The question about prenups is not if you should get one, rather it’s: Would you rather have an agreement that you and your fianceé both carefully considered and agreed to, or one that gets decided for you? If you did not sign a prenuptial agreement before getting married and you get divorced in the future, a family law judge or the laws of your state will determine how your assets are divided — and there’s not much you can do about it.
I’ve heard every reason there is about why a couple does not need a prenup. The most common one is that they are so happy and in love, there is no way they will ever get divorced. While divorce rates are declining from the often quoted “50% of all marriages end in divorce,” the statistics are still quite high – 39% of all first marriages end in divorce and that figure is substantially higher for second marriages. I have also been told that one partner does not want to bring up the topic of prenuptial agreements because they don’t want to be seen as either greedy (if they have assets they would like to protect) or a “gold digger” (if they have less assets), or they don’t want to have a conversation that could turn into an argument. My response is always this: Consider that a marriage is a contract, not a scene in a romantic comedy. No prudent person would enter into a business partnership without a mutually agreed upon legal contract with future possibilities addressed. Why should the most important partnership in your life – your marriage – be any different?
Protecting Your Property
Years ago, only celebrities and fabulously wealthy people would be worried about getting a prenuptial agreement. Times have changed and the reasons for needing a prenup have changed with them. Now, I would argue that there are very few couples who should not consider a prenuptial agreement, regardless of the value of their assets. Current marital trends are part of the reason, as people are entering into a first marriage at a later age, when they are more likely to have acquired at least some separate assets that would need protection like 401(k) accounts, stock options, intellectual property, or real estate. A recent survey by the American Academy of Matrimonial Lawyers showed that 62% of the attorneys are reporting an increase in the overall number of clients that are requesting a prenuptial agreement and of those clients, they are seeing a 51% increase in the number of millennial clients wanting a prenup. The main reasons clients cite for their desire to enter into a prenuptial agreement are: protection of separate property (78%), alimony/spousal maintenance (74%) and division of property (68%). Additional reasons to consider needing a prenup are protection of children from a prior relationship, business ownership (sometimes business partners may be required to have a prenup in their operating agreements), and anticipated family inheritances (again, prenups may be required in order to receive a future inheritance.)
What if you have more debts than assets? Having assets to protect is only one reason to have a prenuptial agreement – protection from the other partner’s debt is another good reason to have a prenup. Student loan debt, for example, can be addressed in a prenup and it can be specified that all student loan debt, whether the borrowing occurred before or during the marriage, is the sole responsibility of one spouse to repay. Making provisions for handling debts in a prenuptial agreement is especially important if you live in a community property state (Arizona, California, Idaho, Louisiana, Nevada, New Mexico, Texas, Washington, and Wisconsin, optional in Alaska) where any debt incurred by either spouse during the marriage makes both spouses equally liable for repayment of the debt, even if they received no benefit.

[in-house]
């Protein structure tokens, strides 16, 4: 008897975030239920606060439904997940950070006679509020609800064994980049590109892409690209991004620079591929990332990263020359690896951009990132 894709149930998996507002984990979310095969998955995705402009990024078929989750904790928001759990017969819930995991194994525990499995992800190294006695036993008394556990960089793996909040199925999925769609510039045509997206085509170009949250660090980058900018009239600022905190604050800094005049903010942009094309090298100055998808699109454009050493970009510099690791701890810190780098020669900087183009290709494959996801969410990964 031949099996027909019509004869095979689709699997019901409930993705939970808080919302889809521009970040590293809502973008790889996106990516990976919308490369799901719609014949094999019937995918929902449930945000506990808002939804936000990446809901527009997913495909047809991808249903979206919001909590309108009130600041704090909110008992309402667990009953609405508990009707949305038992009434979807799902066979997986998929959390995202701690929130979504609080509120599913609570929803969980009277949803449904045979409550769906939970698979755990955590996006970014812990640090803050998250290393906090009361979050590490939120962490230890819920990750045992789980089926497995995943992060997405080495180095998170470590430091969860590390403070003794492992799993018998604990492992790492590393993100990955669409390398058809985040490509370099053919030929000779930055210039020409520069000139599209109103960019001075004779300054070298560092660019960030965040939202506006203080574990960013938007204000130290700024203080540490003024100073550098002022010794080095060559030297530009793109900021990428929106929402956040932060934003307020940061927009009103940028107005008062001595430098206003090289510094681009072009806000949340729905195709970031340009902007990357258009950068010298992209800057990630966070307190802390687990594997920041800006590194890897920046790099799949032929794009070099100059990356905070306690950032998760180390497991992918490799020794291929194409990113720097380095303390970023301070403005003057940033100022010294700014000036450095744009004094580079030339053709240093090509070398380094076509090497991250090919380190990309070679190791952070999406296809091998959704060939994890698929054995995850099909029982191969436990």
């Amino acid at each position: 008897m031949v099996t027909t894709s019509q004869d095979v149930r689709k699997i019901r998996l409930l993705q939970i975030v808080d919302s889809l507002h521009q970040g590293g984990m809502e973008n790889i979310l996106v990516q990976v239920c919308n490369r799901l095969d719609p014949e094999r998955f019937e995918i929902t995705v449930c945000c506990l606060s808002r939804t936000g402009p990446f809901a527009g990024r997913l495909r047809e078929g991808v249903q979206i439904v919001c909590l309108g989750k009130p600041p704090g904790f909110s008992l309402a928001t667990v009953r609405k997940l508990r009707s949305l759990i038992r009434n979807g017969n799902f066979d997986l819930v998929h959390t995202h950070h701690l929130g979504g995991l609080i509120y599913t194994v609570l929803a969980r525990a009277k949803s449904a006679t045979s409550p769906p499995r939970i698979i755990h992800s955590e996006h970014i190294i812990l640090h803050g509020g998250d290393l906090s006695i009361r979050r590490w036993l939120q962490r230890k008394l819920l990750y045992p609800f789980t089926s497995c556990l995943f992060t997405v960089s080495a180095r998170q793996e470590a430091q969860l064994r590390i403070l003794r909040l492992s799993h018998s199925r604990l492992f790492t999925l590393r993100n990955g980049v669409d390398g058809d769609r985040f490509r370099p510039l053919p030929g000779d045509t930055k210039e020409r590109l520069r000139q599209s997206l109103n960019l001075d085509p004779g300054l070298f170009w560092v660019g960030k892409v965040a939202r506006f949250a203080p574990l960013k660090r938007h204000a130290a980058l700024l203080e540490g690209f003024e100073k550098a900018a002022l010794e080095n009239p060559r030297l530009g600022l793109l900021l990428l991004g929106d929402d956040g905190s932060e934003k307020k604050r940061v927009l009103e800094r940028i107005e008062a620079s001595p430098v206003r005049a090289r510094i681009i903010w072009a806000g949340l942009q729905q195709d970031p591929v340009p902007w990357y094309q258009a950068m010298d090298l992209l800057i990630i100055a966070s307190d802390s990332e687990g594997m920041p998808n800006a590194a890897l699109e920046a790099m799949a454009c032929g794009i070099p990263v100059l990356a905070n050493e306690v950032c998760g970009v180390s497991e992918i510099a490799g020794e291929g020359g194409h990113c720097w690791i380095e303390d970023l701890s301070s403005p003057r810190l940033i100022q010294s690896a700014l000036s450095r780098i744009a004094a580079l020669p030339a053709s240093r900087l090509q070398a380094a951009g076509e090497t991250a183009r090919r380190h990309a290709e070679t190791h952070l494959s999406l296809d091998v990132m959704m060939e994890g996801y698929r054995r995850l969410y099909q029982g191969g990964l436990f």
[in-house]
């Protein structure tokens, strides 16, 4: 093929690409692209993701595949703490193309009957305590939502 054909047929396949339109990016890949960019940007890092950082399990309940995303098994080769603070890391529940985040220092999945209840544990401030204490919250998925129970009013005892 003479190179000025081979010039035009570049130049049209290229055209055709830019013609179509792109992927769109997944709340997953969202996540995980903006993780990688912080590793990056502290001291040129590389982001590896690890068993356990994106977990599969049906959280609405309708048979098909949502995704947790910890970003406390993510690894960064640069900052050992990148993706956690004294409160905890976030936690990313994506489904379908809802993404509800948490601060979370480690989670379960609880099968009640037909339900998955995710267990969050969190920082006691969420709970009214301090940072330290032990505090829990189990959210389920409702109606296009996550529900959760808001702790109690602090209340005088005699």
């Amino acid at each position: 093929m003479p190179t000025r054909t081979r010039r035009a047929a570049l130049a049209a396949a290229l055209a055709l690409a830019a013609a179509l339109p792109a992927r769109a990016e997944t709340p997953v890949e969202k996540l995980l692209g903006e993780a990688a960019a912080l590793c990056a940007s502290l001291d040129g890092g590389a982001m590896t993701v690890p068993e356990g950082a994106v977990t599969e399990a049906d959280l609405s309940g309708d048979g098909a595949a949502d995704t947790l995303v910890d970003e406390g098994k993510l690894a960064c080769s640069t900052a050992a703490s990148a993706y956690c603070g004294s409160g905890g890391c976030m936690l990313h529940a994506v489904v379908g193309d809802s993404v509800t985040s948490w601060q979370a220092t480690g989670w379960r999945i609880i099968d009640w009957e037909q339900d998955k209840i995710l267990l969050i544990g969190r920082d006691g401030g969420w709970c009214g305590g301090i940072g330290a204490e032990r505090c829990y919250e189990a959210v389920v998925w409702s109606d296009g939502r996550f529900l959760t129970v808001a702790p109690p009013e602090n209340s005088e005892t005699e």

Money Fights & Money Rights
Money is usually the biggest reason that couples argue – and possibly divorce. The best time to talk about money and a prenuptial agreement is when the couple is very happy and planning a future together. Having an honest, and maybe uncomfortable, conversation with your intended life partner before you get married ensures that you both are on the same page about finances and can give you a good idea of how handling money will go in your marriage.
Ready to take the plunge and have a prenup drawn up? There are a few key things to know about the requirements for a valid prenuptial agreement:
- It must be voluntarily entered into by both parties, free of coercion and duress
- It must be written and signed, usually with witnesses – oral agreements are not valid
- Both parties should be represented by independent attorneys (required in some states)
- Full disclosure of all assets and liabilities must be made by both parties. Hiding details can render a prenup invalid
- In some states, there is a specific time period before the wedding that the agreement must be signed by – a surprise prenup presented the day before the wedding with a threat that the wedding will not go forward if not signed would be considered to be duress and therefore, not valid
- The agreement must be balanced – that is, not completely in favor of one party or the other
A truthful, respectful, and caring prenuptial agreement is a step to making each partner feel secure about the financial future of your family. In many ways, a prenup is like having fire insurance on your home – something that you truly hope you never need but very reassuring that if you do, you will be secure in your understanding about how you will rebuild. Your financial advisor can refer you to qualified family law attorneys to draft a prenuptial agreement and help you put together your personal balance sheet to start a productive conversation with your fiancé. And after signing your prenuptial agreement, you can celebrate starting your marriage with honesty and confidence that you are on the same page about your finances in your marriage!
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